In accordance with Federal Rule of Civil Procedure 9(b), plaintiffs must plead with particularity allegations of deceptive or unconscionable acts or practices under the KCPA. Gonzalez v. Pepsico, Inc., 489 F.Supp.2d 1233, 1247 (D. Kan. 2007); Thompson v. Jiffy Lube Int'l, Inc., 505 F.Supp.2d 907, 930-32 (D. Kan. 2007); see Fed. R. Civ. P. 9(b); see also Plaintiffs' Response To Defendant Home Depot USA, Inc's Partial Motion To Dismiss Plaintiffs' Second Amended Complaint (Doc. #41) filed September 28, 2012 at 4. For purposes of Rule 9(b), particularity includes the time, place and contents of the false representation, the identity of the party making the false statements and the consequences thereof. Schwartz v. Celestial Seasonings, Inc., 124 F.3d 1246, 1252 (10th Cir. 1997); Gonzalez, 489 F. Supp.2d at 1248. In other words, plaintiffs must set out the who, what, where and when of the alleged act or practice. See Thompson, 505 F. Supp.2d at 930-31.

Procedural Background

On June 19, 2012, Jonathan Nieberding filed a First Amended Complaint (Doc. #3), which was substantially the same as the Complaint (Doc. #1) filed June 5, 2012: The original complaint alleged that Jonathan Nieberding purchased the vinyl railing in question, while the first amended complaint alleges that Jonathan Nieberding "and/or his father" purchased it. Compare, e.g., Complaint (Doc. #1) at 3-4 with First Amended Complaint (Doc. #3) at 3-4. Home Depot moved to dismiss the KCPA and unjust enrichment claims (Counts II and III) and Barrette moved to dismiss the KCPA claim (Count II). Home Depot's Partial Motion To Dismiss (Doc. #22) filed July 26, 2012; Motion To Dismiss (Doc. #24) filed July 26, 2012. One of their reasons for moving to dismiss was because plaintiff's first amended complaint did not unequivocally allege that he was a consumer or that he had conferred a benefit on defendants.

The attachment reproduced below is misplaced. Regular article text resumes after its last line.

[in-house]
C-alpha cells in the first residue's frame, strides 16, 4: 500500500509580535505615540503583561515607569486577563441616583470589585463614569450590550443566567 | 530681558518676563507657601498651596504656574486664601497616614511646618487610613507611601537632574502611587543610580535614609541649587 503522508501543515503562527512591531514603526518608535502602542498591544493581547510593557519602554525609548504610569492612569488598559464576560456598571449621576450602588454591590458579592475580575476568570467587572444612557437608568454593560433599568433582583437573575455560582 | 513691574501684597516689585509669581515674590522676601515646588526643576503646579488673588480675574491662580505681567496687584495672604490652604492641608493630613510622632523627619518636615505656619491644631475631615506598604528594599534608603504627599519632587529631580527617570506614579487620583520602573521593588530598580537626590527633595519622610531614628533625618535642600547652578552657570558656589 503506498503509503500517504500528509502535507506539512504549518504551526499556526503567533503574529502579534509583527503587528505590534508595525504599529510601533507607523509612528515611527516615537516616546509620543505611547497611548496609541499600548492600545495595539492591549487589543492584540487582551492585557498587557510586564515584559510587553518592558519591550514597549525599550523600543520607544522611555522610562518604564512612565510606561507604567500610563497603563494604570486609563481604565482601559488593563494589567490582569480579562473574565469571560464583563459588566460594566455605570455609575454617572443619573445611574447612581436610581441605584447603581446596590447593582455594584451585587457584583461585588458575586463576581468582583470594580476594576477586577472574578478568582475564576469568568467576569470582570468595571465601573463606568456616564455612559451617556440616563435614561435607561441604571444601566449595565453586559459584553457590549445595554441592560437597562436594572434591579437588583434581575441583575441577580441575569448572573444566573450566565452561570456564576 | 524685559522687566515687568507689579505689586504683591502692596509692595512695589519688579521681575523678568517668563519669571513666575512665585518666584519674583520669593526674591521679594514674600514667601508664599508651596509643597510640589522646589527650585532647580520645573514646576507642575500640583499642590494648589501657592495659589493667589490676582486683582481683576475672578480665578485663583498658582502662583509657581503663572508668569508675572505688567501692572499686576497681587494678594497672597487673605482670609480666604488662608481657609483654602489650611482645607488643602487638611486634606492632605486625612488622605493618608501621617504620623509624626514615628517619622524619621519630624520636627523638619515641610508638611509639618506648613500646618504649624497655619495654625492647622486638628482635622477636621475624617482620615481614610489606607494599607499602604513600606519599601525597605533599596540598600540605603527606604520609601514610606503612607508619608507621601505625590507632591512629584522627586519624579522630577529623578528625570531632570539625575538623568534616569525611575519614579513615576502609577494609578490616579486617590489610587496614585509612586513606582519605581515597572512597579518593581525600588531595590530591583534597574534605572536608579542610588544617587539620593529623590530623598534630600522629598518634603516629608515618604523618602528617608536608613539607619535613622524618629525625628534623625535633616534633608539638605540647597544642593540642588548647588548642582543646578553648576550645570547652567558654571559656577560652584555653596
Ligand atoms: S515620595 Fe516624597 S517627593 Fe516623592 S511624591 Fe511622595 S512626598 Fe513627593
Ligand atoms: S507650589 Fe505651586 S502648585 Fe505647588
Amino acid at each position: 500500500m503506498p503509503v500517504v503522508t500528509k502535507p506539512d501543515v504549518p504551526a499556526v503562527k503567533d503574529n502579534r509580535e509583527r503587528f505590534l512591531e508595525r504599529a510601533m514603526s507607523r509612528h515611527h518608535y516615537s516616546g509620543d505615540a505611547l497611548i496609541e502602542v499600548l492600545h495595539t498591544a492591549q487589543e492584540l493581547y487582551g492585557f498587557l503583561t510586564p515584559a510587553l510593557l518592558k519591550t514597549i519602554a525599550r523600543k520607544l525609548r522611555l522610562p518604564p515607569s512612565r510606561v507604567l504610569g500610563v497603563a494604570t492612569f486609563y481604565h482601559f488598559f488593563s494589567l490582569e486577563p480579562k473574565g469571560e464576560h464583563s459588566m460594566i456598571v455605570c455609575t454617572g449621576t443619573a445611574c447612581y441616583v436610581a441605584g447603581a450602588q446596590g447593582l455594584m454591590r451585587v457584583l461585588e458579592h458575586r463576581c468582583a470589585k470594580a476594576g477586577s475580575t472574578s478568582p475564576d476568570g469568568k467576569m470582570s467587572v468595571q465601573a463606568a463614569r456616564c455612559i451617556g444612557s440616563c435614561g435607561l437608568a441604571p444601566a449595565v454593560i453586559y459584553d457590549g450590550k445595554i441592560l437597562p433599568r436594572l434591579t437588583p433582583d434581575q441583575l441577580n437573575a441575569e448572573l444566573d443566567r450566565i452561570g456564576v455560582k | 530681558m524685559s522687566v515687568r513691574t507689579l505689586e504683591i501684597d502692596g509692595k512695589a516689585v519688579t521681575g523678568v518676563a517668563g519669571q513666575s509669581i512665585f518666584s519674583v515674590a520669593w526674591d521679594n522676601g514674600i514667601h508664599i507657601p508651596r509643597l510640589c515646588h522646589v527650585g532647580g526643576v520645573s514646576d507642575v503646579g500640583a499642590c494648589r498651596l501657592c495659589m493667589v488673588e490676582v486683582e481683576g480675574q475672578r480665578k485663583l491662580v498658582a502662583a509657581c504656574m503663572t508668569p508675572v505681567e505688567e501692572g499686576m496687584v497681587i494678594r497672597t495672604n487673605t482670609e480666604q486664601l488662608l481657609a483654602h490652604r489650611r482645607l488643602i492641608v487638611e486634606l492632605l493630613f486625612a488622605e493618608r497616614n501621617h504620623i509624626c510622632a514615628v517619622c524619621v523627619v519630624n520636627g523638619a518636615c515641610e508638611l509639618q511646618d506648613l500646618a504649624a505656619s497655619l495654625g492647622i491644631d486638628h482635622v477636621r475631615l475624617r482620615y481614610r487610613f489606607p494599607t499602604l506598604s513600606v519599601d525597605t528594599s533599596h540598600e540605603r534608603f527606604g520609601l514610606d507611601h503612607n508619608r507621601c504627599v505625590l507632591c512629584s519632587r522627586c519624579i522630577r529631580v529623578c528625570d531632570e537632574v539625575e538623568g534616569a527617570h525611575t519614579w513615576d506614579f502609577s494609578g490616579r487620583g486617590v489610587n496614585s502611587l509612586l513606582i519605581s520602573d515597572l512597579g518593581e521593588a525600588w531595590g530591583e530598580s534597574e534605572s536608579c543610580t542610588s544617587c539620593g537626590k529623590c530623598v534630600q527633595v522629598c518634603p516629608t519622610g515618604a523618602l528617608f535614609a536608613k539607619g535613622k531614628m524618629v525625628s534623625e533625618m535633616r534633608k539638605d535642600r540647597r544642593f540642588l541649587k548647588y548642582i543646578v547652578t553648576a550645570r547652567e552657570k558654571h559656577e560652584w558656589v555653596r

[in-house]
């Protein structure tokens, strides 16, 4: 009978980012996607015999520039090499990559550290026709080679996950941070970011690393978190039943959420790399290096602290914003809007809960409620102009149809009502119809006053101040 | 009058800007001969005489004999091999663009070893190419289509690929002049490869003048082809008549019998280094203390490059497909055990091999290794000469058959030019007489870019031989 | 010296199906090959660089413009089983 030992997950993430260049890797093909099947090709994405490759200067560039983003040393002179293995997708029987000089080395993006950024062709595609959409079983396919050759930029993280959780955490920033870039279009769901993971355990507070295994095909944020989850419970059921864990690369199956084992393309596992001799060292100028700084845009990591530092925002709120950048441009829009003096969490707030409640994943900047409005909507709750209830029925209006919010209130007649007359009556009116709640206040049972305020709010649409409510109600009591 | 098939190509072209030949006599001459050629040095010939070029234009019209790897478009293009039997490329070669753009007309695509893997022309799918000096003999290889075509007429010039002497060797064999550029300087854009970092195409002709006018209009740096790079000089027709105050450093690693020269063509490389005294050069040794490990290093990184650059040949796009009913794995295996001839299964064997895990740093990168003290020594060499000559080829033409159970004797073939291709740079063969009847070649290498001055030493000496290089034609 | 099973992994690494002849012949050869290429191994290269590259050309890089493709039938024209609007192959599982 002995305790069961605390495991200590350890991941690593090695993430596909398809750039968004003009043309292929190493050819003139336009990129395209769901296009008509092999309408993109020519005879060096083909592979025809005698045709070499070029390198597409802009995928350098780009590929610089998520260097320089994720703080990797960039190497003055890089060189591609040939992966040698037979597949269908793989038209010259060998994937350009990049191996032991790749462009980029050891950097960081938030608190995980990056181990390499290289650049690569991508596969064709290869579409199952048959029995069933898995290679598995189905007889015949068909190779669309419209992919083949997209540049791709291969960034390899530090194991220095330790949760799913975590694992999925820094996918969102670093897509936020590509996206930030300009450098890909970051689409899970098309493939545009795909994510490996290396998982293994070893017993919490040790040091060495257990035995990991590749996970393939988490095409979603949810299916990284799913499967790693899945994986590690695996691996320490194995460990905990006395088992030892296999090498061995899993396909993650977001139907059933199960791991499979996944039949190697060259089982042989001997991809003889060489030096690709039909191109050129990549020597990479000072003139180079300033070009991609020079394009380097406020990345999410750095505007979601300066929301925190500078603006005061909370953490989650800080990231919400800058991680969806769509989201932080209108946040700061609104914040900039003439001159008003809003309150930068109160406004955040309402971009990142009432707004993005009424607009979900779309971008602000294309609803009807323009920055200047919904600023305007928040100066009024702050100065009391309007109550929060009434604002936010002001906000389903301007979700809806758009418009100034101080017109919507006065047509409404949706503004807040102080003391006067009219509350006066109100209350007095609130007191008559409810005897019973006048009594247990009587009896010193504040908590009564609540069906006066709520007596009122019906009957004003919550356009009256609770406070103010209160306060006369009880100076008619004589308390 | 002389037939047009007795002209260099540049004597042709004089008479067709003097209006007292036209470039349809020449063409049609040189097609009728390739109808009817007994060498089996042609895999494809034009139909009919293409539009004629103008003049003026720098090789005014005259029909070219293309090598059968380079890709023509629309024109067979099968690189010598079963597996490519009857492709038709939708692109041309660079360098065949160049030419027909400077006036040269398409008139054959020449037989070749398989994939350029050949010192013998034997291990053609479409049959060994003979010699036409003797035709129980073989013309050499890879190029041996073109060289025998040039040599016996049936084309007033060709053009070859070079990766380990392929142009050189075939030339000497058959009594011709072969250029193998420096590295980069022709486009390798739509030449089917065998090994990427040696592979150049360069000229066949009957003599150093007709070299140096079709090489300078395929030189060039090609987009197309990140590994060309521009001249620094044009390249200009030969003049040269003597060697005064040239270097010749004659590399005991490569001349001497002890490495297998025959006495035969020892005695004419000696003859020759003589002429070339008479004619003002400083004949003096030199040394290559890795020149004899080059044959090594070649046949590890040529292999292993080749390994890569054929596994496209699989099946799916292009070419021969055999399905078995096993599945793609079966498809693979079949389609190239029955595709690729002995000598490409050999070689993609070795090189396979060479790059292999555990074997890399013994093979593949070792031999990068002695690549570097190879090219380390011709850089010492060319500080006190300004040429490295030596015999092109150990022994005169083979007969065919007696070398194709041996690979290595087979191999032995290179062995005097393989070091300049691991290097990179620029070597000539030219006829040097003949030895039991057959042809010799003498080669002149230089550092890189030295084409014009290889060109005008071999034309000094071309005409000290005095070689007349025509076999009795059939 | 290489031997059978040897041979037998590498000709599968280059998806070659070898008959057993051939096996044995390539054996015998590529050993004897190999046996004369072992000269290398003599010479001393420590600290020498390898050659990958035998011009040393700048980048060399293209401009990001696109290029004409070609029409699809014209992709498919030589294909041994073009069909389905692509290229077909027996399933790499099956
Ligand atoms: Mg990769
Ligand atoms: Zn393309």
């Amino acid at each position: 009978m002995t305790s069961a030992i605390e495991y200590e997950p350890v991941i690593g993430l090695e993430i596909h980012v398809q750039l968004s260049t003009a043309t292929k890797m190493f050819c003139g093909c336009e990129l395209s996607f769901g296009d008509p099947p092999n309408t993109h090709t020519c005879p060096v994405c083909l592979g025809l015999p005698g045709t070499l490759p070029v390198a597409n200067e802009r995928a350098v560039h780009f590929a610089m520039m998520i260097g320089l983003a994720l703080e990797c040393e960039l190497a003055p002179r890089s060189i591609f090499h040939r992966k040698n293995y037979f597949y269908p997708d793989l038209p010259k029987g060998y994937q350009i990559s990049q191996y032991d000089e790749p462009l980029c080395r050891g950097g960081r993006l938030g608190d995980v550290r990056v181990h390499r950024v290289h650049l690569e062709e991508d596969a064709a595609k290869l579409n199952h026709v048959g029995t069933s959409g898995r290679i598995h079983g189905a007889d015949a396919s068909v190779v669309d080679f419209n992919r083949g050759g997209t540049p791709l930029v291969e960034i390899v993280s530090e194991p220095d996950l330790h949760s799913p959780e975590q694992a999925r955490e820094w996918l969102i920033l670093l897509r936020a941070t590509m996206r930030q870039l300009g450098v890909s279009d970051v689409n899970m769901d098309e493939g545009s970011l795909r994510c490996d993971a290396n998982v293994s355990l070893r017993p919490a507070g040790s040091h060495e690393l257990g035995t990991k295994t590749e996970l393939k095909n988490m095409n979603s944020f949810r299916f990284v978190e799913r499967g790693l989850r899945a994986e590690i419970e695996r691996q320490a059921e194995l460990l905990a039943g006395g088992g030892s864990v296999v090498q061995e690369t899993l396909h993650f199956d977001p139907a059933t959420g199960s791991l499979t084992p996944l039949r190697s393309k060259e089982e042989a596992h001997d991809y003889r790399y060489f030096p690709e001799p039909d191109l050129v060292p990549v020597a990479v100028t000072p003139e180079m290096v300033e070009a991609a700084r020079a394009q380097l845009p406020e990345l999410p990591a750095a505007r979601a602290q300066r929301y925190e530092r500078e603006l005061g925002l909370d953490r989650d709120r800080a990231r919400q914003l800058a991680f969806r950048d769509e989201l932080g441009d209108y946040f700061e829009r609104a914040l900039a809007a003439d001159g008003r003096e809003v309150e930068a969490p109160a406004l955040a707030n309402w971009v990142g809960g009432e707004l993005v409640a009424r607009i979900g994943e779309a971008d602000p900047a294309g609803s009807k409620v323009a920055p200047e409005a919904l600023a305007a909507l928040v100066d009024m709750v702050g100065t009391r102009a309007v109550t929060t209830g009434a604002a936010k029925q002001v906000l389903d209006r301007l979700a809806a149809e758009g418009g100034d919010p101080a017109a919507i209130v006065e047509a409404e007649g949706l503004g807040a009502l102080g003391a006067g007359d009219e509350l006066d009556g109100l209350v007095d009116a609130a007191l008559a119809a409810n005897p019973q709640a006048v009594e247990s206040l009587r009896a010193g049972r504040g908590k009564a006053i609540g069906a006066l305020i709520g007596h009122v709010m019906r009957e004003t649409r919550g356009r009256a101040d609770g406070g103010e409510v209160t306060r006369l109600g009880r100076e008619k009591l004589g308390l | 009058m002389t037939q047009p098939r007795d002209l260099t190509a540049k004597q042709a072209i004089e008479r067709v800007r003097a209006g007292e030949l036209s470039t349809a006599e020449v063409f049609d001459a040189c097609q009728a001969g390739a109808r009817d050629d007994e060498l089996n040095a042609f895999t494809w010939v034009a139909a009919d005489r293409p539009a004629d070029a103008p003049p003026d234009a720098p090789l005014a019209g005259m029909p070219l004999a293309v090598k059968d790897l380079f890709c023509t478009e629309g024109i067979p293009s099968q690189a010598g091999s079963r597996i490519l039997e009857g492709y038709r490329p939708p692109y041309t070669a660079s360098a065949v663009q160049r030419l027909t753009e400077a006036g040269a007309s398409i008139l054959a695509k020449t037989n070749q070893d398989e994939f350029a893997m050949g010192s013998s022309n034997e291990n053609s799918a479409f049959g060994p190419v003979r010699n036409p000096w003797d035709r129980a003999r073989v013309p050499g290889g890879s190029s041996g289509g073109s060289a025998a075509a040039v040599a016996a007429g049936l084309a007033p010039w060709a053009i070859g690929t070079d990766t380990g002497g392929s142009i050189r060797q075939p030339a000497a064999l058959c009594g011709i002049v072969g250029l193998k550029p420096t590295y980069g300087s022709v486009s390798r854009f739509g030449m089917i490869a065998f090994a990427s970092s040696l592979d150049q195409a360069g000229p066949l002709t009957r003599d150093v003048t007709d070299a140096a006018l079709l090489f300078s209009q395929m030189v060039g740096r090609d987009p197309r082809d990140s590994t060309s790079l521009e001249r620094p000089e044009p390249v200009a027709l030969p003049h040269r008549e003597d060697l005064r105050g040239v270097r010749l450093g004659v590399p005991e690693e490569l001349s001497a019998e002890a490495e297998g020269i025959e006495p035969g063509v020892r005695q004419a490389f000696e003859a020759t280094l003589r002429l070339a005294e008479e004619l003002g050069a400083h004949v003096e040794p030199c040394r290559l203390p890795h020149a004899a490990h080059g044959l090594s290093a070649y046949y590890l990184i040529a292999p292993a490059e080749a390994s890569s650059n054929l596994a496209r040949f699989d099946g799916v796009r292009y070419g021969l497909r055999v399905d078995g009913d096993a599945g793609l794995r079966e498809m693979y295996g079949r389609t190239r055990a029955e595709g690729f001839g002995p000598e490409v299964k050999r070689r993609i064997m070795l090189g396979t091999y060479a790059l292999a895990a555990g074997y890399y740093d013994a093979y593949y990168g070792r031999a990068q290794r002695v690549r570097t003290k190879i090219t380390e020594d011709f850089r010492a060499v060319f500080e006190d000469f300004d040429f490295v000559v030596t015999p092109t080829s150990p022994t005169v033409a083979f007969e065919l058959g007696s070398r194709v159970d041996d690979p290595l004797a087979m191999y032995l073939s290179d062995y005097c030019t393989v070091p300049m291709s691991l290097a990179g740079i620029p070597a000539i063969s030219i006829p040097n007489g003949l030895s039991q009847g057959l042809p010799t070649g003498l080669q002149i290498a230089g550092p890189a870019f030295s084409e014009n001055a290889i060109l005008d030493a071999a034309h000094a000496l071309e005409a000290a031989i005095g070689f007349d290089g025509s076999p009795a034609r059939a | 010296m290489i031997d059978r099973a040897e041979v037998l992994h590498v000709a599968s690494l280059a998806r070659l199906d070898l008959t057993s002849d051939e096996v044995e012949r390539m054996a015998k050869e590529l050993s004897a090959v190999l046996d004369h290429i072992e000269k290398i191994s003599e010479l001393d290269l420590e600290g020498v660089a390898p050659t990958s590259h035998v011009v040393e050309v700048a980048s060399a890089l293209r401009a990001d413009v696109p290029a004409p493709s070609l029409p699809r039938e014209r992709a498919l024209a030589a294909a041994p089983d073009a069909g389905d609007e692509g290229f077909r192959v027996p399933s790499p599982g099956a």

On August 31, 2012, Jonathan Nieberding filed a Second Amended Complaint (Doc. #36), which added his father, Fredrick Nieberding, as a plaintiff. Home Depot and Barrette then refiled their motions to dismiss, incorporating their own previous motion and briefs as well as each other's. Home Depot's Partial Motion To Dismiss Second Amended Complaint (Doc. #38) filed September 14, 2012; Defendant Barrette Outdoor Living, Inc.'s Motion To Dismiss Plaintiffs' Second Amended Complaint (Doc. #40) September 21, 2012. On November 8, 2012, the Court overruled as moot defendants' first motions to dismiss. Doc. #54.

In light of plaintiffs' second amended complaint, Home Depot abandoned its request to dismiss plaintiffs' KCPA at this time, but reasserted its motion to dismiss plaintiffs' unjust enrichment claim (Count III) because plaintiffs have an adequate legal remedy. Reply Memorandum In Further Support Of Home Depot's Partial Motion To Dismiss (Doc. #33) filed August 29, 2012 at 1-2 (recognizing that second amended complaint addresses Home Depot arguments regarding KCPA claim and pleading deficiency in plaintiffs' unjust enrichment claim); see also Reply Memorandum In Further Support Of Defendant Home Depot's Partial Motion To Dismiss Second Amended Complaint (Doc. #46) filed October 8, 2012 at 1-2 (KCPA and breach of warranty claims remain available legal remedies that preempt unjust enrichment claim). Therefore, with respect to Home Depot's motion, the Court will only address its argument for dismissing plaintiffs' unjust enrichment claim based on the availability of legal remedies. Barrette, however, maintains its request to dismiss plaintiffs' KCPA claim and its request to dismiss plaintiffs' request for classwide damages under the KCPA.

Facts

With respect to plaintiffs' KCPA and unjust enrichment claims, the second amended complaint alleges the following facts:

In June of 2010, plaintiffs purchased a Williamsburg vinyl railing system from Home Depot in Manhattan, Kansas. Barrette manufactured the railing system. Defendants designed, manufactured, distributed, tested, sold, applied, used and/or supplied the Traditional and Williamsburg railing products in the ordinary course of their businesses. Following the instructions that Barrette provided, plaintiffs installed the railing system on a second story balcony of their home.